Bernd Wollschlaeger renounced his father's Nazi past and became Jewish, and now the Miami doctor is telling the world his story.
"I had Holocaust survivors coming to me and embracing me, saying they would never thought to be able to speak to a German," Wollschlaeger said. "And they were able to understand that not all Germans were bad."
At 51, Bernd Wollschlaeger has decided to share his story with others in a new book called "A German Life," which details how a Christian son of the Third Reich converted to Judaism and became a supporter of Israel.
Growing up with his father, Arthur, Wollschlaeger wasn't really exposed to stories about the Holocaust and "The Final Solution," the killing of six million Jews in Germany.
"My father rejected talking about it, he said 'We don't talk about it in this house,'" Wollschlaeger said.
When he began reading about Hitler and the Holocaust on his own, Wollschlaeger was horrified to learn his father's truth.
"He served the devil and it shocked me because this was not the father I thought he was," Wollschlaeger said. "I felt deeply ashamed to be a German, that my people did something like that and I felt personally responsible because I was my father's son."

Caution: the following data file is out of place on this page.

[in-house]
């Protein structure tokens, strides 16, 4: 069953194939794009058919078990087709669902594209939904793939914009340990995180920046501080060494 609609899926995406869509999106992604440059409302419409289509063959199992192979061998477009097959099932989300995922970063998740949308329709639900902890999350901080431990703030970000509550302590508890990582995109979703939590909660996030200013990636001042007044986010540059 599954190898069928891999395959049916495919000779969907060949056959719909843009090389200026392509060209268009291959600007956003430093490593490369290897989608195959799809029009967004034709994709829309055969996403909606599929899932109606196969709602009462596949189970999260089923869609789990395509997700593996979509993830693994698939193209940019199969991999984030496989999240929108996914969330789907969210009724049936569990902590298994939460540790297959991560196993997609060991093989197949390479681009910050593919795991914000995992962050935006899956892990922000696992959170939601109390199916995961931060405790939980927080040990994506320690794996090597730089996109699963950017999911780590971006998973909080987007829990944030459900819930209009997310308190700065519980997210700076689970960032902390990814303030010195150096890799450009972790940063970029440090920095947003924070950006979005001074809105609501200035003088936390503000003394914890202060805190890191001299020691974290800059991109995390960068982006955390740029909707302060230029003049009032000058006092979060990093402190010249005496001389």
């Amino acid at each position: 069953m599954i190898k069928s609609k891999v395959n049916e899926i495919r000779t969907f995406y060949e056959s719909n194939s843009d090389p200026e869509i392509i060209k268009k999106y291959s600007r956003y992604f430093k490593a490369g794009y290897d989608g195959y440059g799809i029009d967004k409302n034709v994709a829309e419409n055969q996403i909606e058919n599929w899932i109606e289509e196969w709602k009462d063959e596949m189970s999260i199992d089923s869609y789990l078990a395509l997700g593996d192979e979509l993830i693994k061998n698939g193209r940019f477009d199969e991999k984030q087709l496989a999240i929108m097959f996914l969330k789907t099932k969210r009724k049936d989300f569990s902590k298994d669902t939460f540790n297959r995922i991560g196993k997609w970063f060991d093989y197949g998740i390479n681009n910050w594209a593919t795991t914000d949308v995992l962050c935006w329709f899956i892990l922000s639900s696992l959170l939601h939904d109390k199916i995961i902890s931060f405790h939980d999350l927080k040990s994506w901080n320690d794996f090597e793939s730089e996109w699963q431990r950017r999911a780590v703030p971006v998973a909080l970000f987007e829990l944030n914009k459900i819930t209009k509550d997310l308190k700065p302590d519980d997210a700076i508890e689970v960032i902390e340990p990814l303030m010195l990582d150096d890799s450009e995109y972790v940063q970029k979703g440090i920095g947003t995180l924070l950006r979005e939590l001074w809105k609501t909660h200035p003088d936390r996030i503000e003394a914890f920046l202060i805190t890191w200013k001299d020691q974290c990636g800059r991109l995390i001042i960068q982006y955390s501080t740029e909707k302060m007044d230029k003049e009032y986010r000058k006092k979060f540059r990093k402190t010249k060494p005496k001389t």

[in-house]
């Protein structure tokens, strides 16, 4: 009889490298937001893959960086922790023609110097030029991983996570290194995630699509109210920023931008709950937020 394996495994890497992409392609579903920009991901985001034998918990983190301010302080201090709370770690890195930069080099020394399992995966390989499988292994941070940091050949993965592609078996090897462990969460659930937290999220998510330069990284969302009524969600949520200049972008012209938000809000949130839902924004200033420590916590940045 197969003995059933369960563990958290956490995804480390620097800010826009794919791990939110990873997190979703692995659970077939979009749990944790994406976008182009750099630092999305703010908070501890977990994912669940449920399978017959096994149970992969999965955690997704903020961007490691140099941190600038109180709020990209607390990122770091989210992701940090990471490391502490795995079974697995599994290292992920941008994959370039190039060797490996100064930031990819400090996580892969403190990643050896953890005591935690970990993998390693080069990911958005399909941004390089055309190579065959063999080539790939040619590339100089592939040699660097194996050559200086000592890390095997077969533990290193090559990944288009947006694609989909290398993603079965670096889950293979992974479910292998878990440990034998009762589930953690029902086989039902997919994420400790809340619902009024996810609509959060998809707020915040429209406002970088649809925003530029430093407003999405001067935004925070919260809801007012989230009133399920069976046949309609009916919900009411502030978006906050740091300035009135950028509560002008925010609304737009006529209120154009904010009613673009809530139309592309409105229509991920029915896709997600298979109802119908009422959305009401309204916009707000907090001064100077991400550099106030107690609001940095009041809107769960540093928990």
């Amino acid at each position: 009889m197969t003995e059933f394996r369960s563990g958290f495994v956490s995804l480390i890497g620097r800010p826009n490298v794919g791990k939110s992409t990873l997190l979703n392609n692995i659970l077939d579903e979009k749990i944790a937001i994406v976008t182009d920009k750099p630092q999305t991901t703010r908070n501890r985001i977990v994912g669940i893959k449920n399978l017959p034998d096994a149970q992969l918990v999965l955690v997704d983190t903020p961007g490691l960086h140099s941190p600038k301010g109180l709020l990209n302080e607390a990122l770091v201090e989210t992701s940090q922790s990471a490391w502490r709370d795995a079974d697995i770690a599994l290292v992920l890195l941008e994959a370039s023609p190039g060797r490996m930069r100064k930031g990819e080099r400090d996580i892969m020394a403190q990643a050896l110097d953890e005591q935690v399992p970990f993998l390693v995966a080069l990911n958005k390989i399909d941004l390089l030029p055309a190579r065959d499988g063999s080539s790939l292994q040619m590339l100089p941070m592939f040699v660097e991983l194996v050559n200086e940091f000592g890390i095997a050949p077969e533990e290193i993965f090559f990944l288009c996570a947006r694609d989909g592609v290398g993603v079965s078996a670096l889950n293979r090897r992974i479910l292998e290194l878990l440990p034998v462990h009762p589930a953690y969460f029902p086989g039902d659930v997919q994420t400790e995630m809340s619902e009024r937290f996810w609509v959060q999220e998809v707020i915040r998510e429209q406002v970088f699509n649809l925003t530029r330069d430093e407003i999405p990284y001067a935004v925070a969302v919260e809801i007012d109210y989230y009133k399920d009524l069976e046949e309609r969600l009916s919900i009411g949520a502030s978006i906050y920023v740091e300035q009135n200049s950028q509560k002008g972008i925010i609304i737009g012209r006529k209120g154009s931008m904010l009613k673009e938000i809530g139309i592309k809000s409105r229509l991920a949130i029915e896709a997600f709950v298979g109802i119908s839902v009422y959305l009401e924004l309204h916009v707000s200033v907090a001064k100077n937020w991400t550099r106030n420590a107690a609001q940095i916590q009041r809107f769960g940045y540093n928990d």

The younger Wollschlaeger wanted to know more, so he hopped on a flight to Israel to hear the history first-hand. He became so overwhelmed with helping the Israeli cause, that he decided to convert to Judiasm and join the Israeli army.
"I was surprised that the majority of people had a very positive reaction," Wollschlaeger said. "I would say less than one percent reacted in a sense of 'How can a son of a Nazi become a Jew?'"
A few years later, Wollschlaeger, now a doctor, moved to Miami and began his practice. He says it took him a long time to open up about his family's history.
"I was ashamed to talk about my past. I decided to talk about that to maybe be able to teach others that there are points in life where you have to make a decision," he said.
And now, his self-published book tells the remarkable story of his journey of religious transformation, and Wollschlaeger believes he's made his last name something to be proud of.